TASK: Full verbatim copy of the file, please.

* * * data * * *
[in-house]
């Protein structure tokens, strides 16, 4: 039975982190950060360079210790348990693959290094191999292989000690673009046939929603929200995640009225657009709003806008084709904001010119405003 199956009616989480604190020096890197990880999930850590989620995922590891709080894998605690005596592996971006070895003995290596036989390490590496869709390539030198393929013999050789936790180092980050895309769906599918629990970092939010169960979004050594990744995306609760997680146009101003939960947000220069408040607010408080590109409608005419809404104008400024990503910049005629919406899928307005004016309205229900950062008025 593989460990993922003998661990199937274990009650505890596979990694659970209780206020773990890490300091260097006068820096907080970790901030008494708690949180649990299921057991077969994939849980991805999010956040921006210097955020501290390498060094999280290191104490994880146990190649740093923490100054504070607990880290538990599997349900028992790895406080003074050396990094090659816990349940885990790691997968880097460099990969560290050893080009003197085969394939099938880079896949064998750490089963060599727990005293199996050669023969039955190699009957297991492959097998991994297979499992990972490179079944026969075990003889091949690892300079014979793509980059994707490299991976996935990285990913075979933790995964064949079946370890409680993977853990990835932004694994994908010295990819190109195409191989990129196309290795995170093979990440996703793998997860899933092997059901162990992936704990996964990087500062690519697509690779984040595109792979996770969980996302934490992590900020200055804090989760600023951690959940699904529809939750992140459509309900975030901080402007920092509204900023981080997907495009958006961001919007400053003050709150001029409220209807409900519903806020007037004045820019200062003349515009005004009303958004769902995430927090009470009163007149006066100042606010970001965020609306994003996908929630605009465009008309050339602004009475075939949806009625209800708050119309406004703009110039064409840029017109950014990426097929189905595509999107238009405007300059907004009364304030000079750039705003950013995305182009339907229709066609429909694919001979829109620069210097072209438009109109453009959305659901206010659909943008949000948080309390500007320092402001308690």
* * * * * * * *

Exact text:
[in-house]
């Protein structure tokens, strides 16, 4: 039975982190950060360079210790348990693959290094191999292989000690673009046939929603929200995640009225657009709003806008084709904001010119405003 199956009616989480604190020096890197990880999930850590989620995922590891709080894998605690005596592996971006070895003995290596036989390490590496869709390539030198393929013999050789936790180092980050895309769906599918629990970092939010169960979004050594990744995306609760997680146009101003939960947000220069408040607010408080590109409608005419809404104008400024990503910049005629919406899928307005004016309205229900950062008025 593989460990993922003998661990199937274990009650505890596979990694659970209780206020773990890490300091260097006068820096907080970790901030008494708690949180649990299921057991077969994939849980991805999010956040921006210097955020501290390498060094999280290191104490994880146990190649740093923490100054504070607990880290538990599997349900028992790895406080003074050396990094090659816990349940885990790691997968880097460099990969560290050893080009003197085969394939099938880079896949064998750490089963060599727990005293199996050669023969039955190699009957297991492959097998991994297979499992990972490179079944026969075990003889091949690892300079014979793509980059994707490299991976996935990285990913075979933790995964064949079946370890409680993977853990990835932004694994994908010295990819190109195409191989990129196309290795995170093979990440996703793998997860899933092997059901162990992936704990996964990087500062690519697509690779984040595109792979996770969980996302934490992590900020200055804090989760600023951690959940699904529809939750992140459509309900975030901080402007920092509204900023981080997907495009958006961001919007400053003050709150001029409220209807409900519903806020007037004045820019200062003349515009005004009303958004769902995430927090009470009163007149006066100042606010970001965020609306994003996908929630605009465009008309050339602004009475075939949806009625209800708050119309406004703009110039064409840029017109950014990426097929189905595509999107238009405007300059907004009364304030000079750039705003950013995305182009339907229709066609429909694919001979829109620069210097072209438009109109453009959305659901206010659909943008949000948080309390500007320092402001308690």